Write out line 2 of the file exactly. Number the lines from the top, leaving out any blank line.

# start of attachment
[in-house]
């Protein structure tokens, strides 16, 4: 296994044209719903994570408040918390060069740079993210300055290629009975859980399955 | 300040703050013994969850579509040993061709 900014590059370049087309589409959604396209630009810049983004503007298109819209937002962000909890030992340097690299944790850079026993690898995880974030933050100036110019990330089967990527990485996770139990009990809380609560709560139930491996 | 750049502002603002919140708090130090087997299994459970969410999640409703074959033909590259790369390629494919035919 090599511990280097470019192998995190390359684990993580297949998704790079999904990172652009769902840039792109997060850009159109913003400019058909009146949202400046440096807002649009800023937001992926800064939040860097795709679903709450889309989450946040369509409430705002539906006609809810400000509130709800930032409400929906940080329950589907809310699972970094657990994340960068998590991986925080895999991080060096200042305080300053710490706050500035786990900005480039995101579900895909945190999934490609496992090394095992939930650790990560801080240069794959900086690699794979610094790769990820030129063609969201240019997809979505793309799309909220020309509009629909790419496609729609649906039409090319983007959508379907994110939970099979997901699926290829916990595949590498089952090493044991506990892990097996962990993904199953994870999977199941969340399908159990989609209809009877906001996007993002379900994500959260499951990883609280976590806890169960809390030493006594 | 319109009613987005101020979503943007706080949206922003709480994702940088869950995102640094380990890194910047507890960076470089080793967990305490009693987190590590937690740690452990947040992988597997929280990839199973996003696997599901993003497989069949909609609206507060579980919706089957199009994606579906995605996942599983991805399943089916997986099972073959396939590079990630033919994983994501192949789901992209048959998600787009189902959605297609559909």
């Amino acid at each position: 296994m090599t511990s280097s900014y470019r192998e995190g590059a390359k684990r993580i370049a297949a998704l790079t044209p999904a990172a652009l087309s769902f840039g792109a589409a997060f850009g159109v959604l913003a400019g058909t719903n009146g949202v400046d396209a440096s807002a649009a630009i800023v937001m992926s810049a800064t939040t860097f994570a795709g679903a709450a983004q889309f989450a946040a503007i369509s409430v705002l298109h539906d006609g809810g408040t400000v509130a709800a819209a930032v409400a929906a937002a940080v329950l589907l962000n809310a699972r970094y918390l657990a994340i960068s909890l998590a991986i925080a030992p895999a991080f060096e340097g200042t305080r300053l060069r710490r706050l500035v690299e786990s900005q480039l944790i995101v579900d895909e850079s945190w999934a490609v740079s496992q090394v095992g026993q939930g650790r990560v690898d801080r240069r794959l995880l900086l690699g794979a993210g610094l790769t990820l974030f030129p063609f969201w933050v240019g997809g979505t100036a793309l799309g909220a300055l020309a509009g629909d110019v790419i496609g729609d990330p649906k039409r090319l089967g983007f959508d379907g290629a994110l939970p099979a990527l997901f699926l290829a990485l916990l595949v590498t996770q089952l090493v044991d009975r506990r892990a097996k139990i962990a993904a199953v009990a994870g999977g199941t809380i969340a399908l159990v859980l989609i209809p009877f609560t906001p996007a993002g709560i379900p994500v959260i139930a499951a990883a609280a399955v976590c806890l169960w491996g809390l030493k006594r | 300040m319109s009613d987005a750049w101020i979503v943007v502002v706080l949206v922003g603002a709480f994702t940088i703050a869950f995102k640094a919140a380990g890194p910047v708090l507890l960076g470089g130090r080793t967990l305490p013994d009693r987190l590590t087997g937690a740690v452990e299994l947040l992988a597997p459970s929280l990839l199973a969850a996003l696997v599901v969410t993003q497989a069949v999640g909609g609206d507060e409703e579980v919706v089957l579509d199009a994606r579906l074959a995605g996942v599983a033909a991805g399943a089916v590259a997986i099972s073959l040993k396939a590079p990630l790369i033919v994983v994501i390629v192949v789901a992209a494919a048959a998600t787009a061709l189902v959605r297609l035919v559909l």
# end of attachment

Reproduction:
């Protein structure tokens, strides 16, 4: 296994044209719903994570408040918390060069740079993210300055290629009975859980399955 | 300040703050013994969850579509040993061709 900014590059370049087309589409959604396209630009810049983004503007298109819209937002962000909890030992340097690299944790850079026993690898995880974030933050100036110019990330089967990527990485996770139990009990809380609560709560139930491996 | 750049502002603002919140708090130090087997299994459970969410999640409703074959033909590259790369390629494919035919 090599511990280097470019192998995190390359684990993580297949998704790079999904990172652009769902840039792109997060850009159109913003400019058909009146949202400046440096807002649009800023937001992926800064939040860097795709679903709450889309989450946040369509409430705002539906006609809810400000509130709800930032409400929906940080329950589907809310699972970094657990994340960068998590991986925080895999991080060096200042305080300053710490706050500035786990900005480039995101579900895909945190999934490609496992090394095992939930650790990560801080240069794959900086690699794979610094790769990820030129063609969201240019997809979505793309799309909220020309509009629909790419496609729609649906039409090319983007959508379907994110939970099979997901699926290829916990595949590498089952090493044991506990892990097996962990993904199953994870999977199941969340399908159990989609209809009877906001996007993002379900994500959260499951990883609280976590806890169960809390030493006594 | 319109009613987005101020979503943007706080949206922003709480994702940088869950995102640094380990890194910047507890960076470089080793967990305490009693987190590590937690740690452990947040992988597997929280990839199973996003696997599901993003497989069949909609609206507060579980919706089957199009994606579906995605996942599983991805399943089916997986099972073959396939590079990630033919994983994501192949789901992209048959998600787009189902959605297609559909």